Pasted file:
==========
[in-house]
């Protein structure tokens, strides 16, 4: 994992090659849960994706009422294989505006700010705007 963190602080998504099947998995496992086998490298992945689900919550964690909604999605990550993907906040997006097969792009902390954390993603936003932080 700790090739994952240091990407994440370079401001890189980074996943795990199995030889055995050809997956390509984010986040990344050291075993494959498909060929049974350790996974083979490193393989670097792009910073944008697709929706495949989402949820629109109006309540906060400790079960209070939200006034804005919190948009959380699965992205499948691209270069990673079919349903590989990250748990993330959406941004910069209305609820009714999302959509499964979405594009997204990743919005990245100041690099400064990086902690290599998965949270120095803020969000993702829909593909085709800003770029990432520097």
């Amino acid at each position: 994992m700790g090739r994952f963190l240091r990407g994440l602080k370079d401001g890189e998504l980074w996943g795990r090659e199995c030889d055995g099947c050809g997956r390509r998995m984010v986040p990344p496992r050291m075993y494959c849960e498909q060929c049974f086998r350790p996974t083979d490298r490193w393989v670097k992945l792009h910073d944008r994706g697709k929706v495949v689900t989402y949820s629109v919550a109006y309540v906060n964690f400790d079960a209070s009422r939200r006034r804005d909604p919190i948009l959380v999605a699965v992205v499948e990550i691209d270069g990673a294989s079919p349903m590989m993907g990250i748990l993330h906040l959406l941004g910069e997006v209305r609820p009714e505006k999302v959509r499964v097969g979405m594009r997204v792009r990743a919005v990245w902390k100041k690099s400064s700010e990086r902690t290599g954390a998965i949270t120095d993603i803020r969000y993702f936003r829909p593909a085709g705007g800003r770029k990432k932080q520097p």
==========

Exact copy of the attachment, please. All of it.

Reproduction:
[in-house]
């Protein structure tokens, strides 16, 4: 994992090659849960994706009422294989505006700010705007 963190602080998504099947998995496992086998490298992945689900919550964690909604999605990550993907906040997006097969792009902390954390993603936003932080 700790090739994952240091990407994440370079401001890189980074996943795990199995030889055995050809997956390509984010986040990344050291075993494959498909060929049974350790996974083979490193393989670097792009910073944008697709929706495949989402949820629109109006309540906060400790079960209070939200006034804005919190948009959380699965992205499948691209270069990673079919349903590989990250748990993330959406941004910069209305609820009714999302959509499964979405594009997204990743919005990245100041690099400064990086902690290599998965949270120095803020969000993702829909593909085709800003770029990432520097």
């Amino acid at each position: 994992m700790g090739r994952f963190l240091r990407g994440l602080k370079d401001g890189e998504l980074w996943g795990r090659e199995c030889d055995g099947c050809g997956r390509r998995m984010v986040p990344p496992r050291m075993y494959c849960e498909q060929c049974f086998r350790p996974t083979d490298r490193w393989v670097k992945l792009h910073d944008r994706g697709k929706v495949v689900t989402y949820s629109v919550a109006y309540v906060n964690f400790d079960a209070s009422r939200r006034r804005d909604p919190i948009l959380v999605a699965v992205v499948e990550i691209d270069g990673a294989s079919p349903m590989m993907g990250i748990l993330h906040l959406l941004g910069e997006v209305r609820p009714e505006k999302v959509r499964v097969g979405m594009r997204v792009r990743a919005v990245w902390k100041k690099s400064s700010e990086r902690t290599g954390a998965i949270t120095d993603i803020r969000y993702f936003r829909p593909a085709g705007g800003r770029k990432k932080q520097p």